Psalm 34: 2-7
This week’s readings are about two themes: wisdom and life.
The first reading speaks of wisdom as a person building a house and preparing a table of food to entice passers-by to enter. Wisdom is not a passive conceptual category, but an active agent. She draws people enter in, in order to nourish them and give them life.
The second reading is a more straightforward ethical exhortation from St. Paul to “live not as foolish persons but as wise.” He says we should make the most of the opportunity each day provides, and that our joy should not be artificially induced by wine but should come from the Holy Spirit, overflowing from us through psalms, hymns, and spiritual songs.
The psalm is one of praise and vindication. The Lord has heard the prayer of the poor and saved him from distress. The psalmist then invites others to glorify in the Lord with him, to “taste and see” His goodness.
The Gospel reading is the beginning of the “bread of life discourse” in John. It is where Jesus enjoins his followers to eat his body and drink his blood, for “unless you eat the flesh of the Son of Man and drink his blood, you do not have life within you.” Those who do so eat and drink have eternal life, and will be raised on the last day. The partakers of the Lord’s body and blood remain in Him, and share in His life. As Jesus explains, “Just as the living Father sent me and I have life because of the Father, so also the one who feeds on me will have life because of me.”
Many of those who heard Jesus’ words here thought them utter foolishness. Most of them left Jesus, unable to accept such flagrant contradiction of Torah precepts. Yet the Lord is doing here the same thing that Moses did in Deuteronomy 30:19, where he tells the people “I call heaven and earth to witness against you today that I have set before you life and death, blessings and curses. Choose life so that you and your descendants may live.” Jesus challenges every religious authority and instruction in which his followers have invested their trust. He gives them a new and climactic command, and the only pretext is that it leads to life.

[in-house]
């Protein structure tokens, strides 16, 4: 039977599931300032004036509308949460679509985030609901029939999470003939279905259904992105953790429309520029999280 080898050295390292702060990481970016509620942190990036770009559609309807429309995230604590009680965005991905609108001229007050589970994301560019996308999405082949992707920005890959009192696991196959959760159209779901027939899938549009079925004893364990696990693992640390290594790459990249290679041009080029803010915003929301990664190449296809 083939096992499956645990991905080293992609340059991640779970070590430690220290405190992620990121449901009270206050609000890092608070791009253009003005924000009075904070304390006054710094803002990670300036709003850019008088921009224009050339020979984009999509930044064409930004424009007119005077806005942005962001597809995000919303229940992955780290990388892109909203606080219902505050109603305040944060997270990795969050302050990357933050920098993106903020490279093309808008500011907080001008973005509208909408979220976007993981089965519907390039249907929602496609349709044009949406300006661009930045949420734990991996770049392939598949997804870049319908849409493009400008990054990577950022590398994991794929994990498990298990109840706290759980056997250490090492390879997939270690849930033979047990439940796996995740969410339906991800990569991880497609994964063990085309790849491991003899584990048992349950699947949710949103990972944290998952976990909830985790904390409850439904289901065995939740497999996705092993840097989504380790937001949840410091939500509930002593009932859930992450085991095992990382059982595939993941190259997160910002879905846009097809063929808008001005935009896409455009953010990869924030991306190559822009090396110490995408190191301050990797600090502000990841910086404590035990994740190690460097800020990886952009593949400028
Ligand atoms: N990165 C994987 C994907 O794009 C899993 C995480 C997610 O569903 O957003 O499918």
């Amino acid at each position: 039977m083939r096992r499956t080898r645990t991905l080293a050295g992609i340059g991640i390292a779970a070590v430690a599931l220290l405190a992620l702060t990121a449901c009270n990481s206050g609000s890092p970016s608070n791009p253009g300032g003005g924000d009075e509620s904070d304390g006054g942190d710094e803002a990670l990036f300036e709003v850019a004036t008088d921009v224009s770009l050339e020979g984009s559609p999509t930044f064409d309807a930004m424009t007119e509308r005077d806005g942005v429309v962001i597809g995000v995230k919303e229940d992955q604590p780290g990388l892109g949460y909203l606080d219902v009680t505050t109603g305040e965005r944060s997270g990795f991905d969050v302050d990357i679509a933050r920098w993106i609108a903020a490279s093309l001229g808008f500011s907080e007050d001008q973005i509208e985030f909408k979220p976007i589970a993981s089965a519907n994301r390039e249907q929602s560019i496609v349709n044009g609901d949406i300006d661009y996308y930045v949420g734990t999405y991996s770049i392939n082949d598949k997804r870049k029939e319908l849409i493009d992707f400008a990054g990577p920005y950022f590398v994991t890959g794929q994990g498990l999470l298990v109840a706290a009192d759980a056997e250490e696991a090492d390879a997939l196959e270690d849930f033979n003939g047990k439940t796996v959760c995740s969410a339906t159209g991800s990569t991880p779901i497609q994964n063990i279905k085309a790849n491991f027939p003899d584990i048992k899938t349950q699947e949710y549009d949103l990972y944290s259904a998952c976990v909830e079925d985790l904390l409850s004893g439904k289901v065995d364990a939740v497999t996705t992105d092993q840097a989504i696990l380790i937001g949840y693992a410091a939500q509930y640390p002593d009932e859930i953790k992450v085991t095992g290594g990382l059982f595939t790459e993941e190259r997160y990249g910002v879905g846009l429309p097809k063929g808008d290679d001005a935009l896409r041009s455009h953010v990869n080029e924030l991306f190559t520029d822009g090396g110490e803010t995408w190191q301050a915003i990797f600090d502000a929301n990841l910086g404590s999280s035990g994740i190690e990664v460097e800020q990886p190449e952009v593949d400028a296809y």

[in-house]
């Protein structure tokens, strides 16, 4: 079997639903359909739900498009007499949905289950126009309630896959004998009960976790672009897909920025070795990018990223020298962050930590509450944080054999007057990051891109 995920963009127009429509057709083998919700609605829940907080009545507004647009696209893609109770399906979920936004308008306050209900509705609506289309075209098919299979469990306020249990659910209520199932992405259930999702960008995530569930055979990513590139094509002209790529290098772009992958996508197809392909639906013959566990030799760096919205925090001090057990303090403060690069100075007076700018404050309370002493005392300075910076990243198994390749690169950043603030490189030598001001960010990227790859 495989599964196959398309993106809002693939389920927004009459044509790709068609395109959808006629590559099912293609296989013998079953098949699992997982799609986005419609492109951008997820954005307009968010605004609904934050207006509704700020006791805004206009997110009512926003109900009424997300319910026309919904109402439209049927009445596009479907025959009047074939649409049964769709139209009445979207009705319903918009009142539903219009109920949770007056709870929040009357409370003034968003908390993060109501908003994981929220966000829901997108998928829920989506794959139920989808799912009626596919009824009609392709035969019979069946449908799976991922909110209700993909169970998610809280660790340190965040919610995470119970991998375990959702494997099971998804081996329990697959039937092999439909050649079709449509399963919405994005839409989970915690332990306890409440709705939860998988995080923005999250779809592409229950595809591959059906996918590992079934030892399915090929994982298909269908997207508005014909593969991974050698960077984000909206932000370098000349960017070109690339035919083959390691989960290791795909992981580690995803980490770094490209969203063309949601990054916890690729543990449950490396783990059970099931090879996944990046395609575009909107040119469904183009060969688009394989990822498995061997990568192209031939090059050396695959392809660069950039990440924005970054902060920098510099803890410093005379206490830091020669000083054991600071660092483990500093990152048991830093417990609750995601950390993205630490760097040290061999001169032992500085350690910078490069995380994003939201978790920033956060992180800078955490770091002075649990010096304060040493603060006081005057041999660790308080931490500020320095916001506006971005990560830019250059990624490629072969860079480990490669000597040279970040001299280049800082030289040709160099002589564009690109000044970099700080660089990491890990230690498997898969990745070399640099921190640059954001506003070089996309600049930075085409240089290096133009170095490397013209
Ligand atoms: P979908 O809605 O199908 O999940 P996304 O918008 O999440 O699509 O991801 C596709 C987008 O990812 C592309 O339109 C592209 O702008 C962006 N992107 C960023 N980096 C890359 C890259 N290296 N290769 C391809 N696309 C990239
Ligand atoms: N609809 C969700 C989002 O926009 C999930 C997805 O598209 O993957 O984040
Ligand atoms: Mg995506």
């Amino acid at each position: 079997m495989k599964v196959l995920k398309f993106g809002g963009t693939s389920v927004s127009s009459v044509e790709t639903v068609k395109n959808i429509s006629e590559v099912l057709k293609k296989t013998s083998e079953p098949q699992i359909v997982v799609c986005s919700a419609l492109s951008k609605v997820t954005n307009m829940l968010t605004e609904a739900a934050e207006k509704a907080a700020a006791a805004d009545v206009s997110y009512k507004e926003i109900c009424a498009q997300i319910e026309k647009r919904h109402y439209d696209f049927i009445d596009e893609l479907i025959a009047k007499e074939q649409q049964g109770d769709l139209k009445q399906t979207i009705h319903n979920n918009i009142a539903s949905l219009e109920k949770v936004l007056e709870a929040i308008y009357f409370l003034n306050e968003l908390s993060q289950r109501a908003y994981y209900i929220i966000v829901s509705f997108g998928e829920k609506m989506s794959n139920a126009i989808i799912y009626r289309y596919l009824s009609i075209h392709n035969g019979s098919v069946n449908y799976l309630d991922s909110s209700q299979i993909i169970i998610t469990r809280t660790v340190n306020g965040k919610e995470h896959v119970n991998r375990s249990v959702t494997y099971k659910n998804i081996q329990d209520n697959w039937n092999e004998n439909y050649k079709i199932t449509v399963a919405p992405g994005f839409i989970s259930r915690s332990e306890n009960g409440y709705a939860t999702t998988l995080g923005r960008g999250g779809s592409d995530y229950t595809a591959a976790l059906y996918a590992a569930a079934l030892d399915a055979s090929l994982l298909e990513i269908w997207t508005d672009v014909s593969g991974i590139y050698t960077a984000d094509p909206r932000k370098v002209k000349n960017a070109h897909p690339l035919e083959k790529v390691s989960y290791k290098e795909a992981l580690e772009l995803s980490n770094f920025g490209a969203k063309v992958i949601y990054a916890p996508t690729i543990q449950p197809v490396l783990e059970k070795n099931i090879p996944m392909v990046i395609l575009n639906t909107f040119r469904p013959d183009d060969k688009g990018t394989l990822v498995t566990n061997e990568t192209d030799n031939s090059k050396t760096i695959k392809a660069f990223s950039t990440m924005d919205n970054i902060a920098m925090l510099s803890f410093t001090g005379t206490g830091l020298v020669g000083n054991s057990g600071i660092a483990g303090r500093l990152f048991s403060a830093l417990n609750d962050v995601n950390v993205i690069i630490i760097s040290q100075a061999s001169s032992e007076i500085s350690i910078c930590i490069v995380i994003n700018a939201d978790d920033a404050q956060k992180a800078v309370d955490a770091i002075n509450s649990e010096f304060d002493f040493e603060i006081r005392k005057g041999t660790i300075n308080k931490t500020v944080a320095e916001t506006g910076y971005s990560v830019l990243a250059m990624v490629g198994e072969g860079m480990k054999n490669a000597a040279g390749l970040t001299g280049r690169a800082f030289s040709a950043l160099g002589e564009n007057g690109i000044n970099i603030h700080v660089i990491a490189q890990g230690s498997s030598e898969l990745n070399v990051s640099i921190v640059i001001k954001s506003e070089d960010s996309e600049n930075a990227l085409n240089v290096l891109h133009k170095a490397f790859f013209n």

For those who accept Jesus’ words, the reception of His Body and Blood in the Holy Sacrifice of the Eucharist becomes the ultimate expression of God’s saving wisdom. It is the consummation of enacted wisdom, the highest means of fulfilling St. Paul’s injunction. It is the Lord Himself who builds the house and prepares the table for us, and invites us to enter in and receive the nourishment we need to live.
In times of crisis in religious authority such as now, it is important to remember that it is Jesus himself who is the incarnate Wisdom and eternal Life that we seek. He Himself makes the table for us, and offers His own body and blood as meat and drink for us, that we might live.
It is understandable that we question our fundamental assumptions in the wake of betrayals of the kind we have experienced at the hands of Church leaders and pastors. What is true and what is false? What is real and what is illusory? One distinction is too stark and too primal to deny, however: that between life and death. We may not be able to know which of our perceptions, thoughts, or impressions are real, but we can never be mistaken about our presumption that to be dead is different than to be alive, and in order to have such a conviction we ourselves must still be alive, at least for the moment.
We also know that we long for life, true life. We seek what is true and strive to act according to it because we believe that in this way we will find life and avoid death. Jesus comes to us today to tell us He and He alone is the true life. He and He alone is the truth. And most importantly, He and He alone is the way to the true and everlasting life for which our hearts yearn.